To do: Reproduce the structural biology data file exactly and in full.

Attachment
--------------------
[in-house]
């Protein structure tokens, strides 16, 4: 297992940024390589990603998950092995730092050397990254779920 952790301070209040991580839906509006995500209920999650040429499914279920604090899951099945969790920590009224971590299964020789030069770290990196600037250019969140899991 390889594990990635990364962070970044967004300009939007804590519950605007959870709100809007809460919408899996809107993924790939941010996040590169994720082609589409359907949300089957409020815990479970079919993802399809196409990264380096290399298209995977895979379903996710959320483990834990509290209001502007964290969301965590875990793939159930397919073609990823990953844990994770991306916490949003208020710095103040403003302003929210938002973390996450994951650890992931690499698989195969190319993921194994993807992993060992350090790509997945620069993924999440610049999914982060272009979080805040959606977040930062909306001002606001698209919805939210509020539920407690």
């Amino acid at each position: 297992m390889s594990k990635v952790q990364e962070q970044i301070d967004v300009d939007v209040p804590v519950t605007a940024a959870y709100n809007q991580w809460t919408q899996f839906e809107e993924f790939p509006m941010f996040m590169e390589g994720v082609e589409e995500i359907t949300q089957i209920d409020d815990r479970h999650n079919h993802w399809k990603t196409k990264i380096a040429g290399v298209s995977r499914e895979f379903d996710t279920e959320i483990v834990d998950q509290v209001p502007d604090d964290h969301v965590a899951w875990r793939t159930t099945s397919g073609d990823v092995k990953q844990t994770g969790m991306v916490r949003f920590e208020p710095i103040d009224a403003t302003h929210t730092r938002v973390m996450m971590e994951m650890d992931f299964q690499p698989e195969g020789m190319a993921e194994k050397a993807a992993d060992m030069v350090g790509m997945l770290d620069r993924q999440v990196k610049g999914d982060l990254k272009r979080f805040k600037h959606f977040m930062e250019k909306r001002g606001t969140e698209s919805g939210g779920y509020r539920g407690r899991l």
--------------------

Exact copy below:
[in-house]
């Protein structure tokens, strides 16, 4: 297992940024390589990603998950092995730092050397990254779920 952790301070209040991580839906509006995500209920999650040429499914279920604090899951099945969790920590009224971590299964020789030069770290990196600037250019969140899991 390889594990990635990364962070970044967004300009939007804590519950605007959870709100809007809460919408899996809107993924790939941010996040590169994720082609589409359907949300089957409020815990479970079919993802399809196409990264380096290399298209995977895979379903996710959320483990834990509290209001502007964290969301965590875990793939159930397919073609990823990953844990994770991306916490949003208020710095103040403003302003929210938002973390996450994951650890992931690499698989195969190319993921194994993807992993060992350090790509997945620069993924999440610049999914982060272009979080805040959606977040930062909306001002606001698209919805939210509020539920407690």
């Amino acid at each position: 297992m390889s594990k990635v952790q990364e962070q970044i301070d967004v300009d939007v209040p804590v519950t605007a940024a959870y709100n809007q991580w809460t919408q899996f839906e809107e993924f790939p509006m941010f996040m590169e390589g994720v082609e589409e995500i359907t949300q089957i209920d409020d815990r479970h999650n079919h993802w399809k990603t196409k990264i380096a040429g290399v298209s995977r499914e895979f379903d996710t279920e959320i483990v834990d998950q509290v209001p502007d604090d964290h969301v965590a899951w875990r793939t159930t099945s397919g073609d990823v092995k990953q844990t994770g969790m991306v916490r949003f920590e208020p710095i103040d009224a403003t302003h929210t730092r938002v973390m996450m971590e994951m650890d992931f299964q690499p698989e195969g020789m190319a993921e194994k050397a993807a992993d060992m030069v350090g790509m997945l770290d620069r993924q999440v990196k610049g999914d982060l990254k272009r979080f805040k600037h959606f977040m930062e250019k909306r001002g606001t969140e698209s919805g939210g779920y509020r539920g407690r899991l």